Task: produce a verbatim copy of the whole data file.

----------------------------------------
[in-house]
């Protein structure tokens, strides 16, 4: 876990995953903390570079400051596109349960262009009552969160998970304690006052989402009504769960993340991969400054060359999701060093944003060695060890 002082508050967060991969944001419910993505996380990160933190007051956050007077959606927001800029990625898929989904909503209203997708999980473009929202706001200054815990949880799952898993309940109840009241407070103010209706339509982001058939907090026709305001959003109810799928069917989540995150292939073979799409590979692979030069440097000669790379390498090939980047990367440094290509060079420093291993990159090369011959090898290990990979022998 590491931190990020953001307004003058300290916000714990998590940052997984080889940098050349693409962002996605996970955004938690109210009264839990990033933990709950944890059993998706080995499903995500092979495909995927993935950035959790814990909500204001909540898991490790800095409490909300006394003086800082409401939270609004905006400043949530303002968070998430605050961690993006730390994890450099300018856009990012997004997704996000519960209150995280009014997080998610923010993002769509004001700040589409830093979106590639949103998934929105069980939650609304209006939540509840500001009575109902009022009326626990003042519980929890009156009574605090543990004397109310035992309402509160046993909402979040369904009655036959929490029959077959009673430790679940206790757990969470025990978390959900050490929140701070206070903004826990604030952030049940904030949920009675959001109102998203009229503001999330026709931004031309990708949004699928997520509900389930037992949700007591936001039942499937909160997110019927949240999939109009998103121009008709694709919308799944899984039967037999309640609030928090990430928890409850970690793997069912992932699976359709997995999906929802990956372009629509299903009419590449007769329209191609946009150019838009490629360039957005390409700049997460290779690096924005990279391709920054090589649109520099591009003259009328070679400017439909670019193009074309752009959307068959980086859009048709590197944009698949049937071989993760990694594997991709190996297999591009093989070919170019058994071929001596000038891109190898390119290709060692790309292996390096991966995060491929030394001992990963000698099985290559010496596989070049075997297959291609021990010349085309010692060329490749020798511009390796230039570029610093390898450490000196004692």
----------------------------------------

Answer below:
[in-house]
């Protein structure tokens, strides 16, 4: 876990995953903390570079400051596109349960262009009552969160998970304690006052989402009504769960993340991969400054060359999701060093944003060695060890 002082508050967060991969944001419910993505996380990160933190007051956050007077959606927001800029990625898929989904909503209203997708999980473009929202706001200054815990949880799952898993309940109840009241407070103010209706339509982001058939907090026709305001959003109810799928069917989540995150292939073979799409590979692979030069440097000669790379390498090939980047990367440094290509060079420093291993990159090369011959090898290990990979022998 590491931190990020953001307004003058300290916000714990998590940052997984080889940098050349693409962002996605996970955004938690109210009264839990990033933990709950944890059993998706080995499903995500092979495909995927993935950035959790814990909500204001909540898991490790800095409490909300006394003086800082409401939270609004905006400043949530303002968070998430605050961690993006730390994890450099300018856009990012997004997704996000519960209150995280009014997080998610923010993002769509004001700040589409830093979106590639949103998934929105069980939650609304209006939540509840500001009575109902009022009326626990003042519980929890009156009574605090543990004397109310035992309402509160046993909402979040369904009655036959929490029959077959009673430790679940206790757990969470025990978390959900050490929140701070206070903004826990604030952030049940904030949920009675959001109102998203009229503001999330026709931004031309990708949004699928997520509900389930037992949700007591936001039942499937909160997110019927949240999939109009998103121009008709694709919308799944899984039967037999309640609030928090990430928890409850970690793997069912992932699976359709997995999906929802990956372009629509299903009419590449007769329209191609946009150019838009490629360039957005390409700049997460290779690096924005990279391709920054090589649109520099591009003259009328070679400017439909670019193009074309752009959307068959980086859009048709590197944009698949049937071989993760990694594997991709190996297999591009093989070919170019058994071929001596000038891109190898390119290709060692790309292996390096991966995060491929030394001992990963000698099985290559010496596989070049075997297959291609021990010349085309010692060329490749020798511009390796230039570029610093390898450490000196004692």